The National Coalition of Advocates for Students (NCAS) is an education advocacy organization working to achieve equal access to a quality public education for students who are most vulnerable to school failure. NCAS's constituencies include low-income students; members of racial, ethnic, and/or language minority groups; recent immigrants; migrant farm workers; and those with disabilities. NCAS informs and mobilizes parents, educators, and communities working toward school improvement.

Sixteen member organizations collaborate on the Mobilization for Equity (MFE), training parents to engage in local school reform. They advocate for ten critical-equity issues including parent participation in decision-making processes. In partnership with the Florida Department of Education's Bureau of School Reform, Improvement and Accountability, NCAS operates the Florida for the Children Campaign. It provides training about the U.S. public school system to parents of limited-English proficient students and supports full implementation of the Florida language rights consent decree. Similarly, the National Asian Family/School Partnership Project brings together schools, Asian families, and Asian communities to improve the academic success of Asian students. NAFSPP works with the parents of these students and the staff of ethnic Asian CBOs to establish learning environments that support the students and the meaningful participation of their parents. The Project plans to expand to include a Trainer of Trainer Institute, a national media campaign, student assessment tool development, and community-coalition building. The Clearinghouse for Immigrant Education (CHIME) is a clearinghouse of educational issues for recent immigrants. It is intended to serve students, parents, school staff, and other community members. Counseling in Today's World -- Leading through Diversity to Achieve Excellence develops the skills of school counselors to work effectively with students and families. The School Opening Alert Campaign provides information to parents in heritage languages about U.S. public schools and immigrant students' legal rights. Publications promoting family involvement activities address parents, advocates, policymakers, practitioners, educators, and community leaders and are available in diverse languages.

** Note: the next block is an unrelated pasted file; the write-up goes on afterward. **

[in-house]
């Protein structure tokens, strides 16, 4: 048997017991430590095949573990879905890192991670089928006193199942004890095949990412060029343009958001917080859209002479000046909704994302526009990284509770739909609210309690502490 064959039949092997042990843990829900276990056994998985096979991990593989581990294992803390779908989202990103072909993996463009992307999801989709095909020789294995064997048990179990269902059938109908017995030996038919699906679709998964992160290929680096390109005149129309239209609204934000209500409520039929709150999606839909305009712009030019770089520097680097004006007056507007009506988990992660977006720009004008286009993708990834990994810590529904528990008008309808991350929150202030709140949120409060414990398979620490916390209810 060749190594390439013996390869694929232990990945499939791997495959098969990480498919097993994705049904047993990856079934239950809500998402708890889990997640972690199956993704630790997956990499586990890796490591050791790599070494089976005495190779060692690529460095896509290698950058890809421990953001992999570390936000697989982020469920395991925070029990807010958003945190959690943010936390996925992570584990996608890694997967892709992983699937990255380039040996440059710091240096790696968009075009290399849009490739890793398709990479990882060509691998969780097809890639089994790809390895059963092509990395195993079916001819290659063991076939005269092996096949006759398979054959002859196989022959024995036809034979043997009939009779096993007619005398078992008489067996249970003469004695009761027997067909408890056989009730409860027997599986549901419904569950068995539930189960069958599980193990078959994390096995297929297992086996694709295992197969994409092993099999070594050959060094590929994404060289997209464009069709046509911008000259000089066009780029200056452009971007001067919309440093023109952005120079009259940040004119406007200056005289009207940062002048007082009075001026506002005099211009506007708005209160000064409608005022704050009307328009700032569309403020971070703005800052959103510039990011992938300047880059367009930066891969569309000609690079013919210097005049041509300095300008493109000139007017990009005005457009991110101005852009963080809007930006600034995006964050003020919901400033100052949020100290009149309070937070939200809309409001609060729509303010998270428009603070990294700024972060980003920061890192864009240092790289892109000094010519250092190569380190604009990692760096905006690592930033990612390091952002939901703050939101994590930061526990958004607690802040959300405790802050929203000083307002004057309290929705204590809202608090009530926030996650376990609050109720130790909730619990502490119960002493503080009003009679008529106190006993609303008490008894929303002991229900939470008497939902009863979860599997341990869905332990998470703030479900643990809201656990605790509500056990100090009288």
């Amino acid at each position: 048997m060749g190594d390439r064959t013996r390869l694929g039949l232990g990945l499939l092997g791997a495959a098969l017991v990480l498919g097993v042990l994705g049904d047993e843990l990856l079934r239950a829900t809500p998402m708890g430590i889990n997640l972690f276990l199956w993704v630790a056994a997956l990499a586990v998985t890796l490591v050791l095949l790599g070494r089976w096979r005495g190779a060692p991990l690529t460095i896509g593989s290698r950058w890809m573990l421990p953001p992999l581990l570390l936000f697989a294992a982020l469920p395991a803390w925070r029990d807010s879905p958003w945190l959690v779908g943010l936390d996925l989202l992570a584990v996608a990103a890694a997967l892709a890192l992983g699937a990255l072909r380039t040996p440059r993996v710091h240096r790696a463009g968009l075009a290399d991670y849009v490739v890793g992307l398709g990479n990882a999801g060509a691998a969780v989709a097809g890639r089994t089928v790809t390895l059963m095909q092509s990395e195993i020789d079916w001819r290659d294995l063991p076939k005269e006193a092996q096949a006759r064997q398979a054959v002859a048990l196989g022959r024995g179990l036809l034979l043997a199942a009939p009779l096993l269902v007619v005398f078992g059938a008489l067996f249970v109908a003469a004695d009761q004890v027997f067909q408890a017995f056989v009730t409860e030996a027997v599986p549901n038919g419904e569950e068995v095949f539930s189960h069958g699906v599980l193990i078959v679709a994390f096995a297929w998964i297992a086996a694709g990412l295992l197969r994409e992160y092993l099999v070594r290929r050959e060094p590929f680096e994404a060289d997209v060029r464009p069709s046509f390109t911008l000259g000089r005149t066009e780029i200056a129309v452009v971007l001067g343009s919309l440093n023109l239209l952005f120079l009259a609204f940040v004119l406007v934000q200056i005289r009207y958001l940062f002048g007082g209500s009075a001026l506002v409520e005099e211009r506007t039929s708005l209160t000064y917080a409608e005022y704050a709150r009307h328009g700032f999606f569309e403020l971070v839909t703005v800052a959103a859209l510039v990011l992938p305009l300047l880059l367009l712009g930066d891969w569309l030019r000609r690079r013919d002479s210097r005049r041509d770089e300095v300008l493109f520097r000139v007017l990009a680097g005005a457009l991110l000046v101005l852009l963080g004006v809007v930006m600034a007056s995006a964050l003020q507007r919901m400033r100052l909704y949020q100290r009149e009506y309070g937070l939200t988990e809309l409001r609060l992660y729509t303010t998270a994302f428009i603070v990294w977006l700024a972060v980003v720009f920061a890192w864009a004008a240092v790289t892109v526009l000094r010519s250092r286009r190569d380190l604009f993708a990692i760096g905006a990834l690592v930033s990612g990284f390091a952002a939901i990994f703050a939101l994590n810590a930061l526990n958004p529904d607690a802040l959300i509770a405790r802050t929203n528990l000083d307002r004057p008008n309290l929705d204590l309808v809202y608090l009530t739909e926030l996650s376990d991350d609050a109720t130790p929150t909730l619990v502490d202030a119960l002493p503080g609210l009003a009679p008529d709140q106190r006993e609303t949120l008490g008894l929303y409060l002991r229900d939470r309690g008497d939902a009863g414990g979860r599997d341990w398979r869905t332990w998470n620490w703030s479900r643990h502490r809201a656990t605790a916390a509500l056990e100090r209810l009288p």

SchoolPrichard Committee for Academic Excellence
Lexington, Kentucky

The Prichard Committee for Academic Excellence is an independent, nonpartisan organization of Kentucky parents and citizens whose mission is to give Kentuckians a voice in education reform efforts. The Prichard Committee advocates for every student's success; informs the public, legislators, governors, and other education officials; and mobilizes local parents and citizens.

In response to the 1990 Kentucky Education Reform Act, the Prichard Committee sponsored the Commonwealth Institute for Parent Leadership. The Commonwealth Institute trains parents for leadership roles. Focusing on standards and assessment, projects teach parents how to use test results to improve student achievement. The Prichard Committee also convenes small groups of parents and teachers in a semistructured format, opening avenues of family-school communication, building parent involvement, and improving the child's educational outcome. Numerous publications include guidebooks on school-based decision-making and school law, a quarterly newsletter, and a monthly newspaper column. There is also a toll-free telephone line open for questions.


Workshop: Making Family and Community Connections